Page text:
Foreign orders boost China shipbuilding firm linked to military

Chinese shipyards that are at the heart of Beijing’s drive to modernise its navy are also seeing orders and technology transfer worth billions of dollars from commercial shipping companies in dealings that researchers say could inadvertently help the Chinese military’s modernisation plans.

The Center for Strategic and International Studies (CSIS) says the evidence suggests profits from foreign orders are probably helping “lower the costs of upgrading China’s navy”.

China is the biggest builder of large ocean-going vessels in the world and its top shipyard – China State Shipbuilding Corporation (CSSC) – controls 21.5 percent of the global commercial shipbuilding market.

It also produces warships for the Chinese navy, and CSIS says that is a risk, especially given the lack of transparency about shipbuilding companies and their work with the military.

“CSSC is a linchpin in Beijing’s military-civil fusion (MCF) strategy, which aims to upgrade the People’s Liberation Army (PLA) and level up China’s military science and technology industries while simultaneously strengthening instruments of national power across the board,” the think tank said in a paper published last month.

A satellite image obtained by the Center for Strategic and International Studies’ Transnational Threats Project shows an Evergreen hull under construction near three Chinese military ships [Courtesy of CSIS/Maxar 2022]

China has emerged as the world leader in ship-building since merging its commercial and military yards to make them more competitive against rivals in Japan and South Korea. It now produces more merchant ships in terms of tonnage than any other country, according to CSIS.

“A lot of the entanglement we wrestle with now in terms of the security perspective is very much because of where we have gotten because of market forces,” Matthew Funaiole,  a senior fellow with CSIS’s China Power Project and one of the author’s of the report, told Al Jazeera. “We are at the point now where we need to work out how to structure that relationship.”

CSSC is among a number of firms subject to US sanctions over military links, but CSIS said satellite imagery showed its four shipyard units were continuing to build vessels for shipping lines outside China and Hong Kong even as they worked on ships for the navy.

Between 2019 and 2021, the four CSSC-controlled shipyards received orders for at least 211 commercial vessels, according to CSIS data, with foreign companies placing 64 percent of the orders.

New approach needed

Among its customers, according to the think tank, is Taiwan’s Evergreen Marine, one of the world’s biggest shipping firms.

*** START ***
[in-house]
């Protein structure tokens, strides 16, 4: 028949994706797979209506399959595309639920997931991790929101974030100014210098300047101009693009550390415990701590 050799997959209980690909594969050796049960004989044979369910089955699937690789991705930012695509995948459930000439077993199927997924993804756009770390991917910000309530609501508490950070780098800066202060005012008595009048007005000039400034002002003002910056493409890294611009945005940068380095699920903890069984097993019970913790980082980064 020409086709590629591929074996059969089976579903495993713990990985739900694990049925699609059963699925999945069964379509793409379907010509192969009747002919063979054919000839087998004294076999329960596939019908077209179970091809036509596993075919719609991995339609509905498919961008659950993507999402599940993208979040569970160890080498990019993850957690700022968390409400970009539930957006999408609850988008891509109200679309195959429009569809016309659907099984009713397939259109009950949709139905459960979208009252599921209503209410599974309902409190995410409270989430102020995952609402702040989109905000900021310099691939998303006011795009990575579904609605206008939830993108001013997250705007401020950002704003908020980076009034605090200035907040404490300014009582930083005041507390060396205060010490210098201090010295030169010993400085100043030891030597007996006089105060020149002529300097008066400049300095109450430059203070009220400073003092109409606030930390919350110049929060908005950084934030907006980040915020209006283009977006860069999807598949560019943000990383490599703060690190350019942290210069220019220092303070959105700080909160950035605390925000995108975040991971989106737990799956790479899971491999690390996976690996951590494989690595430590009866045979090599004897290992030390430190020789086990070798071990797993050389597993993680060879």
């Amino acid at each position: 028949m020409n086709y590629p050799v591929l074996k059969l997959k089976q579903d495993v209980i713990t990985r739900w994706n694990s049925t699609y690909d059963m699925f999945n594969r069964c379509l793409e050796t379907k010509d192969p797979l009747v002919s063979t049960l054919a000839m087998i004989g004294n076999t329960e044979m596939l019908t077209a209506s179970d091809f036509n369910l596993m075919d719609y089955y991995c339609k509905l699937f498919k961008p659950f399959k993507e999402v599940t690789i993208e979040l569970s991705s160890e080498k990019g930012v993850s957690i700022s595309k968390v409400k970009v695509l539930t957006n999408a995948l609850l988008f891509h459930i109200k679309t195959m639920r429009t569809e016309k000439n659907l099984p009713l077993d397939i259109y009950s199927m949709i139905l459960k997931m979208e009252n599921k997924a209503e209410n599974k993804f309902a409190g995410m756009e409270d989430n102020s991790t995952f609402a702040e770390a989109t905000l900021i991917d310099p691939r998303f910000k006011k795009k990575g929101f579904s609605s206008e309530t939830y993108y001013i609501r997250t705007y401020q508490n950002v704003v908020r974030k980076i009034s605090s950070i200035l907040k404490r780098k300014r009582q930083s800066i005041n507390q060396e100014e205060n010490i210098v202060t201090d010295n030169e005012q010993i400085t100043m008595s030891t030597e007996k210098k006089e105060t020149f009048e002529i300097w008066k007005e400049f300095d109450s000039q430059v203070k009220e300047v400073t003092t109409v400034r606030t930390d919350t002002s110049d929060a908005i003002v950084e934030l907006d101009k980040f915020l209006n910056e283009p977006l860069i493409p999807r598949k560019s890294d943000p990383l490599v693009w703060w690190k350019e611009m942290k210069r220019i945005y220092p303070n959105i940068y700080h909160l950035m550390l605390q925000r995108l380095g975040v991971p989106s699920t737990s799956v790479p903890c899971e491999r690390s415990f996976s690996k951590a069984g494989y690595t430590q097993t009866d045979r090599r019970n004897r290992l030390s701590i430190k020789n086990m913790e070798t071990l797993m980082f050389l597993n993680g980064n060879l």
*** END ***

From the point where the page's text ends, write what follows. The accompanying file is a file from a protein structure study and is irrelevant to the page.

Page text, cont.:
CSIS says nearly all Evergreen’s orders are with shipyards known to produce surface combatants for the Chinese navy.

Commercial satellite imagery of Jiangnan, a CSSC yard located at the mouth of the Yangtze near Shanghai, in February showed at least three ships for Evergreen under construction near the berth where China’s third aircraft carrier, the Type 003, is being built, CSIS said.

Satellite images from January 2021, showed a separate Evergreen ship docked alongside two Type 055 cruisers and a Type 052D destroyer.

Evergreen told Al Jazeera that all its shipbuilding projects were subject to competitive international bidding with firms in Taiwan, South Korea and Japan also securing contracts for its commercial fleet.

Satellite image of ships under construction in China
A satellite image obtained by the Center for Strategic and International Studies’ Transnational Threats Project shows the Type 003 aircraft carrier being built at Jiangnan near to two Evergreen ships [Courtesy of CSIS/Maxar 2022]

It said it had orders to date for 35 containerships with capacity of about 240,000 TEUs from Chinese builders, but did not elaborate on the yards where they were under construction. It noted that its orders with Korean firms were much higher – 58 container ships with a combined capacity of more than 730,000 TEUs.

“The Chinese contractor that is currently building some of our vessels is China State Shipbuilding Corporation’s commercial shipbuilding department, which is completely different, and separate from its military department,” Evergreen said in a statement in response to Al Jazeera. “It is a common practice that international shipyards in many countries have both commercial departments and military departments.”

Foreign shipping companies including French shipping giant CMA CGM, Switzerland’s Mediterranean Shipping Company, the largest container shipping company in the world in terms of cargo capacity, Japan’s Kawasaki Kisen Kaisha (K-Line) and Mitsui OSK Lines from Japan have also ordered dozens of vessels from Chinese yards in the past five years, CSIS said.

French naval engineering company Gaztransport & Technigaz SA (GTT), which has close ties with CMA CGM, has also signed agreements to make its technology available to Chinese shipbuilders.

Funaiole says while it is not a question of ending commercial relationships with Chinese yards, companies need to be more mindful of the potential security risks with an industry that is a crucial part of Beijing’s military modernisation strategy.

“We’re not going to stop doing business with China, but we have to figure out a new mechanism for this kind of exchange and where the boundaries are,” he said.

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